The winning domain for each keyword set is The Digital Project Manager. They achieve this with a version of the classic topic cluster covering the subject of project management software. The performance is clear to see in the ranking distribution. Here’s the directory dedicated to project management software:
The biggest single URL contributor to the rankings is the article on the best 15 project management software options, under the /tools directory.
This well-optimised article has many of the features you want for doing well in a competitive space like this:
- A wide selection of options (15)
- An index table at the beginning lets you navigate to each review
- Pros and cons for each choice
- Links to more detailed reviews of each
- Links to the tool’s website
- A large summary table at the end for easier comparison
- A list of another 12 tools to consider
- Answers to common questions on the subject such as what is project management software (which will often appear as People Also Ask questions in the SERPs or have notable search demand in their own right)
- An expert author (on the subject of project management)
Interestingly, DPM have just redirected this page from https://thedigitalprojectmanager.com/best-project-management-software/ to https://thedigitalprojectmanager.com/tools/best-project-management-software/. It could be (temporarily) affecting organic performance as there is a delay in the new version picking up the lost rankings (as of time of writing) – something to keep an eye on!
Where the DPM shines is how they’ve turned this into a topic cluster. This main article links to a host of related articles, each on a sub-topic of the wider ‘best project management software‘ topic.
Next, the DPM adds articles on finding the best software for a wide variety of use-cases, such as for agencies, for remote teams, for Mac or even for architects:
They even have niche articles for long-tail variants such as ‘Trello alternatives‘. This adds up to arguably the most comprehensive set of articles in the market.
As with PCMag, the DPM’s approach is neutral (at least, superficially), allowing it to recommend a variety of options and appear non-biased to readers & search engines alike.
DPM monetise this highly-ranking content through affiliate links, but it also helps get them in front of their target market – project managers or team leads who might be interested in their training or membership products.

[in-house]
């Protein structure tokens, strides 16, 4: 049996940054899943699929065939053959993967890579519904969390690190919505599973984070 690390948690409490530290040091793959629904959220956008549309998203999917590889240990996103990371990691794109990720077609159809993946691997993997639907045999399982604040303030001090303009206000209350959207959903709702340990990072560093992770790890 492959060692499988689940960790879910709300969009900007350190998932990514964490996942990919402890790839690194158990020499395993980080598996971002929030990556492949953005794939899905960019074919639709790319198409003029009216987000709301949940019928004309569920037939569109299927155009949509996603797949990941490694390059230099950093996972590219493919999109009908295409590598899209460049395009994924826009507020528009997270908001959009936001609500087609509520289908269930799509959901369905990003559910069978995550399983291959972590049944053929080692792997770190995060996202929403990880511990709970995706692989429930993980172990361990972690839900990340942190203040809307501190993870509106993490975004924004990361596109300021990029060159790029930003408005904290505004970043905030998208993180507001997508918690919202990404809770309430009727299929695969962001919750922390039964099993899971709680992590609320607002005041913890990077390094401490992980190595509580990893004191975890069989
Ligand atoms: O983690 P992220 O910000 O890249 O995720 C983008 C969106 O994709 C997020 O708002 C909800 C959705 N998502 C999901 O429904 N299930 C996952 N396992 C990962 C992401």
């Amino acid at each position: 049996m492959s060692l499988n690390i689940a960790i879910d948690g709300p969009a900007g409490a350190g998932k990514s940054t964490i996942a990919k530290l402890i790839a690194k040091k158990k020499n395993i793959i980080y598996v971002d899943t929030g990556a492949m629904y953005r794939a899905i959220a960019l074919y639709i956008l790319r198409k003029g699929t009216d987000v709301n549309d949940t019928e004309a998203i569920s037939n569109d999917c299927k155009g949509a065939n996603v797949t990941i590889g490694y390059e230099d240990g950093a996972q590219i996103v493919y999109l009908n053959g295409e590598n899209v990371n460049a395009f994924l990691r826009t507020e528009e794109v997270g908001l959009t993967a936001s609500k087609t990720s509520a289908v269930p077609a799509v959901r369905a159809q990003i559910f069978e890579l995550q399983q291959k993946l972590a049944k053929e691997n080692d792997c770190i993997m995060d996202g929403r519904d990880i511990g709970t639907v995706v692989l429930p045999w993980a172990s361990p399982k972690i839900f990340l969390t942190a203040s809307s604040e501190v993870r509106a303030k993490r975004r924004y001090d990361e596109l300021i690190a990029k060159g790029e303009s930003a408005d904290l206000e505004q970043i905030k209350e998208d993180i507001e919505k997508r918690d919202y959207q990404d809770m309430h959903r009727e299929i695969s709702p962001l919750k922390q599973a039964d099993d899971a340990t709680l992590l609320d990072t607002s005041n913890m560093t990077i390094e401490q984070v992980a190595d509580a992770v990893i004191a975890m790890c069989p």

We see these same tactics applied on other sites that have done well.
This SectorWatch has exposed the leading domains and high performance content for two sets of keywords in the project management software marketplace. One keyword set was filtered for a ‘do’ intent and the other with a ‘know’ intent, representing two types of persona.
- In this SAAS category, product facet, use-case or benefit landing pages can do well, but the biggest success goes to informative articles that compile or compare software options or answer questions.
- Both commercial (do) and informational (know) searches tend to be served by the same brands & even content.
- Providers do well, though – as is common in SAAS – it is their informational content that tends to have the biggest spread of keyword rankings.
- Being a big name in the space – such as Jira – doesn’t guarantee ranking success.
- Horizontal SAAS models do well, but their increased domain scope doesn’t always translate to better rankings in this market.
- High performance content formats are identifiable by their page-one weighted ranking distribution.
- The leading domains are not the same as those in the ‘classic’ view of competitors.
- There are more project management tools available than we ever imagined!
Methodology and data
SectorWatch follows a fixed process which you can also learn in our free competitor analysis Academy class.
For this SectorWatch, we used relevant keywords from the project management software keyword discovery table.
We took a selection of highly targeted keywords with a ‘ do ‘ intent and another selection with a ‘ know ‘ intent. From this we harvest all the ranking keywords for the URLs in the SERPs. We call this the Keyword Environment. Most SERPS will have mixed intent so we re-filter the list for the correct intents and sanitise it by hand to leave a smaller, highly-relevant set of searches made by the UK public. The results are based only on organic result positions.
Keyword set: Do intent
Core keywords: project management tool, cloud project management, free project management software
Total keywords after harvesting and re-filtering: 191
Keyword Set: Know intent
Core keywords: best project management software, project management software
Total keywords after harvesting and re-filtering: 354
SectorWatch is a monthly publication from the SISTRIX data journalism team. Related analyses can be found in the TrendWatch newsletter, IndexWatch analysis along with specific case studies in our blog. New article notifications are available through Twitter, Facebook.